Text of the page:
1. History and art: Hobbyists appreciate history through recolouring portraits and photographs from the past.

“National University of Singapore historian Matthias Wong said while colouring old photos is a “great way” for both colourists and viewers to engage with history, special care should be taken.

“Coloured photos are not historical documents, they are artwork that imaginatively recreate a scene from the past. We do not have records for everything, and we will never know what the past looked like exactly. These creators often invoke their imagination to fill in the blanks, making their best guesses in choosing the right shades of colours,” Wong said.

They should do their best to find evidence to support their choice of colours, he added. This could be done through reading accounts and descriptions of their subjects from that time, and paying close attention to important details like the colours of the hair, eyes and skin.”

Read the full article on Channel NewsAsia: Bringing Singapore’s history to life with a splash of colour


  1. Books: Instagram has become an important part of independent bookstores’ marketing strategies to lure potential book-lovers.  

“Since the photo-sharing social network launched in 2010, the Instagram grid has gone from a random assortment of photos of your meals and vacations to a carefully curated and highly edited expression of your identity. Documenting the bookstores we visit and the books we read has become a huge part of that: The hashtag #bookstagram has been used on more than 25 million photos on Instagram. A heavily filtered photo at your local indie bookstore, lost among the towering stacks of Joan Didion and David Foster Wallace, signals to the world your sophisticated literary preferences.

We are spending more time online and on our phones than ever before, which has prompted many to question how much time they spend staring at their devices. The technology backlash has been a boon for books: As people try to tamp down their screen time, they’re turning back to reading more physical books.”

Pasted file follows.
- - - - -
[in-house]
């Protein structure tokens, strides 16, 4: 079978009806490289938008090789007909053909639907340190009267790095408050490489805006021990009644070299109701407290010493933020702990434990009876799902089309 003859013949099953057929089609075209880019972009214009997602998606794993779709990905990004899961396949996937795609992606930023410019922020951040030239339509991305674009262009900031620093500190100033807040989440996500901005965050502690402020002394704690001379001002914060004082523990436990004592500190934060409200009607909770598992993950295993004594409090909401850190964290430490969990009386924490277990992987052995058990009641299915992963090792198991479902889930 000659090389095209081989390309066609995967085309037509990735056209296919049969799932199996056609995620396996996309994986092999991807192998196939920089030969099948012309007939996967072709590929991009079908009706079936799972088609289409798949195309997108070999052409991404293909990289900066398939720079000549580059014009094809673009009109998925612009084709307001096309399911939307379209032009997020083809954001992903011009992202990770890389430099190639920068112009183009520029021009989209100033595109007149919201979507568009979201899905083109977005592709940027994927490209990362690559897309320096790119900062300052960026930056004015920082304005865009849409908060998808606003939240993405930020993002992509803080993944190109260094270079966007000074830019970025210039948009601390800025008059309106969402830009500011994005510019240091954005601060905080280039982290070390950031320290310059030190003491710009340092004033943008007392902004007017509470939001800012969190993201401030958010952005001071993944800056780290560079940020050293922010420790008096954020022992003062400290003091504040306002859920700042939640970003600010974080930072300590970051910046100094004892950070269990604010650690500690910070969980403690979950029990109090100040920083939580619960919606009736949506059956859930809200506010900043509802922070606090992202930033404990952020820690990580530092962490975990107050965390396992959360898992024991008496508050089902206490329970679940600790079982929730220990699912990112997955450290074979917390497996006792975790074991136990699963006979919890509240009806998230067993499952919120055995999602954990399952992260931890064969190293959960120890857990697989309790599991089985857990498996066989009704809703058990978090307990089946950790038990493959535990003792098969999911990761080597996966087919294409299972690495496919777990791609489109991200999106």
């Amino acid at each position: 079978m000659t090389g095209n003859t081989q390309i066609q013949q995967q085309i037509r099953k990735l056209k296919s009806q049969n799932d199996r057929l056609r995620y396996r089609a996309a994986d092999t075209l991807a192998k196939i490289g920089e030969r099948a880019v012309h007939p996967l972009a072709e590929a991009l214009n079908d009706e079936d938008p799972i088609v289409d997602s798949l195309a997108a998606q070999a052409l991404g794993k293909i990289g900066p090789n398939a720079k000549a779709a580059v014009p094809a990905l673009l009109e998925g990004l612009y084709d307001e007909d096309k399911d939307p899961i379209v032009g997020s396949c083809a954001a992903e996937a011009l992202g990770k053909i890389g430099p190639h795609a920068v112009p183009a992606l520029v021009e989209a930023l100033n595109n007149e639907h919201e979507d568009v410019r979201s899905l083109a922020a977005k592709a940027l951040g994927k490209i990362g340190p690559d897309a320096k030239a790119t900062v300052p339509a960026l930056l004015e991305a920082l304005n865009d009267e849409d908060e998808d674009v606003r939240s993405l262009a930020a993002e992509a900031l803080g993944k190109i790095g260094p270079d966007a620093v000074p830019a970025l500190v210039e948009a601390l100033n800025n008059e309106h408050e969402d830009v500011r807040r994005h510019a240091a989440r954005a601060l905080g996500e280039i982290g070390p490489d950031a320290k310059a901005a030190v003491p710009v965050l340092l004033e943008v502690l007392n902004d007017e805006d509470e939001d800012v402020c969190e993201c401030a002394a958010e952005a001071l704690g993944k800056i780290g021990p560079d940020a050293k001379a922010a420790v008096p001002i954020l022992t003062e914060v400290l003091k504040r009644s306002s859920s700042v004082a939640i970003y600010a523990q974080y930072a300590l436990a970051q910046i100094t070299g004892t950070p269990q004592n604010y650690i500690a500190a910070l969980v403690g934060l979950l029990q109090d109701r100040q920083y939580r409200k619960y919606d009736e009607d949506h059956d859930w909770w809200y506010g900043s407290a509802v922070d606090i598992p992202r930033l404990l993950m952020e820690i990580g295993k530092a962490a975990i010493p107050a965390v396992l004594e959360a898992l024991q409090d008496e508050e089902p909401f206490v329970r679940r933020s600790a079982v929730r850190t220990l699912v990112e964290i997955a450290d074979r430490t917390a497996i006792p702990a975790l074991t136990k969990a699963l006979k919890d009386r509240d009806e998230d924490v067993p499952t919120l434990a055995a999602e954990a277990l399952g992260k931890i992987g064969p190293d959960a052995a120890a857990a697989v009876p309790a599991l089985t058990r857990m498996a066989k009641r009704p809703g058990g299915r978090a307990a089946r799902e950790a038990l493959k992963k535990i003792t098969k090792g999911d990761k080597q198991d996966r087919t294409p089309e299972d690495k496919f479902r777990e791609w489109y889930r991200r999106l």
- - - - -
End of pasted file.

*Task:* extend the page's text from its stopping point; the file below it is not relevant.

Read the full article on Vox: Instagram is helping save the indie bookstore


  1. New app for parents: MOE and GovTech are rolling out a mobile app that facilitates communication between teachers and parents on child’s activities at school

“As part of Singapore’s Smart Nation initiative, he said one of the benefits of the app is that parents with children in different schools can use the same platform to complete administrative processes.

“For teachers too, I think this is a major improvement,” said Mr Ong. “I really hope by using this gateway, we can cut down on administrative work for our teachers.

“This hopefully frees up more time for our teachers so that they can better focus on what they are good at, which is teaching.”

Parents can use their SingPass accounts, SMS 2FA or OneKey token to access the app, which is available on iOS and Android.

They will be able to receive information and perform administrative functions such as providing consent for their children to participate in school activities.”

Read the full article on Channel NewsAsia: New mobile app launched for schools to send updates to parents

Picture credits:https://unsplash.com/photos/VJsSWffHmms